Qualified officers may use LEOSA only as an affirmative defense if prosecuted. An affirmative defense requires that the finder of fact, the judge, must make a determination of whether the person raising the defense is eligible to do so. To be eligible, the judge must have determined that the person raising the defense is, in fact, a qualified officer under LEOSA and was carrying the required identification at the time of the alleged violation. This means that the act will not keep officers from being arrested. However, LEOSA will stand as a defense at a hearing as to the legality of the arrest if the arrestee is, in fact, a qualified officer with the requisite identification.
Limitations of LEOSA
Type of Firearm
LEOSA allows qualifying officers to carry concealed firearms, but, at the same time, limits what qualifies as a firearm. The act’s definition of firearms does not include machine guns, silencers, or explosive or destructive devices.45
State Limitations on Carrying in Certain Locations
Limitations also exist as to where a concealed firearm may be carried. LEOSA exempts qualified officers from state laws limiting or prohibiting the carrying of concealed weapons.46 However, LEOSA does not supersede state laws permitting private property owners from limiting or prohibiting the carrying of concealed weapons on their property.47 This would include public bars, private clubs, and places, such as amusement parks. Nor does the act circumvent any state laws prohibiting carrying concealed weapons on state or local government property.48 Possible examples would be courthouses, schools, or parks.
Federal Limitations on Carrying in Certain Locations
Federal laws or regulations are not superseded by LEOSA. Qualified officers may not carry concealed weapons onto aircraft under the act. They also cannot carry firearms into federal buildings or onto federal property. However, in February 2010, a federal statute took effect authorizing individuals to carry concealed weapons into national parks if they have complied with the carry concealed rules of the state or states in which the park is located. 49 Of course, this federal statute will not change the fact that it is unlawful to carry a firearm into federal buildings, even in a national park.50 This would include facilities, such as visitor’s centers, museums, and restrooms.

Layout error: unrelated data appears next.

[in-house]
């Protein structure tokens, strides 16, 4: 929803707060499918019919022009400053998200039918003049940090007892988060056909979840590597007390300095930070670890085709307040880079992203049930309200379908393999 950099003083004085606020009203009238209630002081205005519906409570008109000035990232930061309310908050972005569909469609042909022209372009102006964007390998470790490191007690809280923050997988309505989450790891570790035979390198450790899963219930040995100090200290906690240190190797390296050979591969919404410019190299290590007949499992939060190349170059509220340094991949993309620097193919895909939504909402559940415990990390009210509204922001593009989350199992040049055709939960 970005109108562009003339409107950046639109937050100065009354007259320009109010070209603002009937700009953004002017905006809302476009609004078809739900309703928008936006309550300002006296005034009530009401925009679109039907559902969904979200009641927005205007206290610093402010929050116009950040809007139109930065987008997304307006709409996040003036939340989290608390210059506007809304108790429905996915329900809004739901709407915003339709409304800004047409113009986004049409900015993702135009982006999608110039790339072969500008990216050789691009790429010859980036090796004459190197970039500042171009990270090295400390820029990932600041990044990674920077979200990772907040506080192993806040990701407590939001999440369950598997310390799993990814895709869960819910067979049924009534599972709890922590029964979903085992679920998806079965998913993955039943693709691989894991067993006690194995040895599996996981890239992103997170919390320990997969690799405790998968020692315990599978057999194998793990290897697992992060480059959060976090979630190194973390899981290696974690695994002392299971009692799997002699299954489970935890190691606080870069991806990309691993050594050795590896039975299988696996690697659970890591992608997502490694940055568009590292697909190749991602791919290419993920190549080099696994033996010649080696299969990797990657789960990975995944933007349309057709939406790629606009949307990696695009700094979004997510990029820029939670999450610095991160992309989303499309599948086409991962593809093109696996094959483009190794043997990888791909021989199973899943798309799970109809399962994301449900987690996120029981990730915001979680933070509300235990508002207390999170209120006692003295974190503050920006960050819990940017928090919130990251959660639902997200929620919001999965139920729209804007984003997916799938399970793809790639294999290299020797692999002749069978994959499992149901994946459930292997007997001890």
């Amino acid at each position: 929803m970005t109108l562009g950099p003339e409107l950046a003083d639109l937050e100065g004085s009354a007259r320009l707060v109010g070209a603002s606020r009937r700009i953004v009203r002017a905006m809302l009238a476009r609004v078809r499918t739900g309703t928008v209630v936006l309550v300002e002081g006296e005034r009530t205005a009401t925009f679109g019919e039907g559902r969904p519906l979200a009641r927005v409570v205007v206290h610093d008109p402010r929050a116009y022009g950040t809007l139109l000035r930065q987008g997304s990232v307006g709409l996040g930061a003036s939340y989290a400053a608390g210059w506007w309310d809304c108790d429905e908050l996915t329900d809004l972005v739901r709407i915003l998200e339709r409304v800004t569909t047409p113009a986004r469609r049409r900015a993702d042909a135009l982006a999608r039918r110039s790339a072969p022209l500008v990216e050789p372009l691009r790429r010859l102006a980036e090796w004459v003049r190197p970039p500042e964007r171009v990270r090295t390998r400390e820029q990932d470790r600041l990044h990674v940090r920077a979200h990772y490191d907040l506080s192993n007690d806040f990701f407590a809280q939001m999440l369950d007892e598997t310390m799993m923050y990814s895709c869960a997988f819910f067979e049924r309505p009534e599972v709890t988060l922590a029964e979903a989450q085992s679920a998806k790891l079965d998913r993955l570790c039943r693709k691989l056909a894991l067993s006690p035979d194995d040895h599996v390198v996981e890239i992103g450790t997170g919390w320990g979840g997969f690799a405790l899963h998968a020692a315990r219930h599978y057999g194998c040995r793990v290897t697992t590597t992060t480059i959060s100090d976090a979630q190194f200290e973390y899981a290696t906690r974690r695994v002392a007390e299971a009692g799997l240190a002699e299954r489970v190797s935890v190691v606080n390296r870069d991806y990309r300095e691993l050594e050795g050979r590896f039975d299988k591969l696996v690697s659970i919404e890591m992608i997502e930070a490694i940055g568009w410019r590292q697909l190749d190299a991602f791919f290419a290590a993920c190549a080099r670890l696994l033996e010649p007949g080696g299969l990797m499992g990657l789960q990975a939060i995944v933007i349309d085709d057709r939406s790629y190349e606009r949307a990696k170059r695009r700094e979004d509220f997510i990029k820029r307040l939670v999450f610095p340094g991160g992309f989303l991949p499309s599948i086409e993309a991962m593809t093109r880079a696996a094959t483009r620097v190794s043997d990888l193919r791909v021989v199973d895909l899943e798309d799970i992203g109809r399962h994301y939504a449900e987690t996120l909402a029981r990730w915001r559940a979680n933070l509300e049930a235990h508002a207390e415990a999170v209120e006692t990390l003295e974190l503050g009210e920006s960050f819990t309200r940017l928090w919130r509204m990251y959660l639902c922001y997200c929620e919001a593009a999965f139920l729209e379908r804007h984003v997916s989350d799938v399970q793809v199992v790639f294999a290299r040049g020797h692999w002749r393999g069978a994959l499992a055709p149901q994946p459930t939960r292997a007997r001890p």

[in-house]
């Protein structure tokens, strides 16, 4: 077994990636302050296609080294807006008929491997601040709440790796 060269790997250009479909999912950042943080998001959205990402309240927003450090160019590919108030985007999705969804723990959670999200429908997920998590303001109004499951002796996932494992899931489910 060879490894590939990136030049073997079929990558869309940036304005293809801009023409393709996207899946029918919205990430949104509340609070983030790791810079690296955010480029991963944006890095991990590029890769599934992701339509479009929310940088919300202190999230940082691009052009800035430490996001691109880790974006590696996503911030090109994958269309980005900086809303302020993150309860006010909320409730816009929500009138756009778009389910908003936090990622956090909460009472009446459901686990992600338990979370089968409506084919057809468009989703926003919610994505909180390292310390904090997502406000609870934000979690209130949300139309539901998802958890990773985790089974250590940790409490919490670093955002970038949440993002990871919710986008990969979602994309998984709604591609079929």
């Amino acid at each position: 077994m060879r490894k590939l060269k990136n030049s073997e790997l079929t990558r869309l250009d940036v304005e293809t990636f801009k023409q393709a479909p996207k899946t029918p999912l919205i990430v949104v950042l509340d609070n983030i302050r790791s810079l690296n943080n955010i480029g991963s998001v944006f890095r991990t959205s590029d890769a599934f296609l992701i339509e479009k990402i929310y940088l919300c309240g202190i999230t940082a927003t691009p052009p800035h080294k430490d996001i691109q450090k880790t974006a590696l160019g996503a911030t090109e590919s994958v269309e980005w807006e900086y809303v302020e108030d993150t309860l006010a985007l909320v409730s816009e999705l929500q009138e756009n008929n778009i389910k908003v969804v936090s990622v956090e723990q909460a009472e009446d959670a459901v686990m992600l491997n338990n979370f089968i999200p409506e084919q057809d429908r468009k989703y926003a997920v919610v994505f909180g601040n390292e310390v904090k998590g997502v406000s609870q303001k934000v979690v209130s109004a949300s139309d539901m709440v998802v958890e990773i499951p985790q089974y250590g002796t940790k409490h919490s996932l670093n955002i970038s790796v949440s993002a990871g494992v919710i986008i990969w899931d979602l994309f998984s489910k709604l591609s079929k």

It is unclear whether LEOSA overrides an agency’s ability to limit an officer’s authority to carry a personally owned handgun off duty as part of off-duty restriction policies. Some agencies have continued to enforce such policies. Arguably, because LEOSA explicitly overrides state law provisions (except those addressing state facilities and property), and the head of an executive agency is given power by way of state law, it would appear that LEOSA would override off duty restriction policies. However, agencies with such a policy and officers working within these agencies should seek guidance and clarification in regard to the legality of such policies.
In recent opinions, the U.S. Supreme Court has clarified what previously was unclear for hundreds of years, that the Second Amendment does confer a right to bear arms for purposes of self-defense in the home, subject to reasonable restrictions. LEOSA, as noted above, does not confer a right to bear arms. The act merely confers a limited immunity from state and local laws dealing with concealed firearms and does not supersede any federal laws or regulations. Some jurisdictions outlaw the open display and carrying of firearms; however, LEOSA does not allow officers to carry firearms other than concealed. The authorization to carry concealed is not accompanied by any grant of extraterritorial arrest powers. Qualified officers must be aware of the laws of the state in which they are carrying concealed weapons, satisfy qualification standards, and carry proper identification.
The world changed on September 11, 2001. Through LEOSA, Congress reacted to this new age of terrorism, accepting the fact that America never has faced a greater need to have additional watchful eyes on the streets of its cities, towns, and rural areas. These eyes possess the training, skills, and resources necessary to stop rapidly evolving situations before they become disasters. They also provide an instantaneous, no-cost benefit to the country by simply allowing trustworthy officers to carry concealed weapons while off-duty. LEOSA allows qualified officers to protect themselves, their families, and the community by being armed while off duty.
Law enforcement officers know that criminals are never off duty. LEOSA also is premised on the notion that officers are vulnerable off duty. Criminals sometimes target them, as well as their families, for harm; these individuals also know that off-duty officers may be unarmed. LEOSA allows qualified officers to protect themselves, their families, and the community by being armed while off duty.